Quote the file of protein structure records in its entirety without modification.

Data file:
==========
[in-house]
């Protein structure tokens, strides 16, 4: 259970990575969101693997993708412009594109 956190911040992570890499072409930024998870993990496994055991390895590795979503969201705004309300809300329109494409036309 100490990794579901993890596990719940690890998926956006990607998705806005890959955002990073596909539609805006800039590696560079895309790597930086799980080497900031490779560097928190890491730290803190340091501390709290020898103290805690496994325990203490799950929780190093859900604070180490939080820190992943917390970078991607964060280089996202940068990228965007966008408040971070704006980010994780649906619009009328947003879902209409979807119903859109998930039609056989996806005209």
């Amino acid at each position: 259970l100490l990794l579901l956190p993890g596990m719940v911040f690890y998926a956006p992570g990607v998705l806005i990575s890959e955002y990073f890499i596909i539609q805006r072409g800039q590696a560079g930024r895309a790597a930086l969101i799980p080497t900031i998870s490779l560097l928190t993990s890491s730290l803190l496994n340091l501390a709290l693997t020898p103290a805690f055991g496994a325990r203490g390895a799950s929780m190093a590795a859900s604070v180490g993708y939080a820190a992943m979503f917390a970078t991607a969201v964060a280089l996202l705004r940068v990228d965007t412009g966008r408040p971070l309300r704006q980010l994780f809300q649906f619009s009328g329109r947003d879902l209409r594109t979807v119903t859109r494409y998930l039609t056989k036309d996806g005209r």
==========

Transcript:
[in-house]
């Protein structure tokens, strides 16, 4: 259970990575969101693997993708412009594109 956190911040992570890499072409930024998870993990496994055991390895590795979503969201705004309300809300329109494409036309 100490990794579901993890596990719940690890998926956006990607998705806005890959955002990073596909539609805006800039590696560079895309790597930086799980080497900031490779560097928190890491730290803190340091501390709290020898103290805690496994325990203490799950929780190093859900604070180490939080820190992943917390970078991607964060280089996202940068990228965007966008408040971070704006980010994780649906619009009328947003879902209409979807119903859109998930039609056989996806005209």
């Amino acid at each position: 259970l100490l990794l579901l956190p993890g596990m719940v911040f690890y998926a956006p992570g990607v998705l806005i990575s890959e955002y990073f890499i596909i539609q805006r072409g800039q590696a560079g930024r895309a790597a930086l969101i799980p080497t900031i998870s490779l560097l928190t993990s890491s730290l803190l496994n340091l501390a709290l693997t020898p103290a805690f055991g496994a325990r203490g390895a799950s929780m190093a590795a859900s604070v180490g993708y939080a820190a992943m979503f917390a970078t991607a969201v964060a280089l996202l705004r940068v990228d965007t412009g966008r408040p971070l309300r704006q980010l994780f809300q649906f619009s009328g329109r947003d879902l209409r594109t979807v119903t859109r494409y998930l039609t056989k036309d996806g005209r």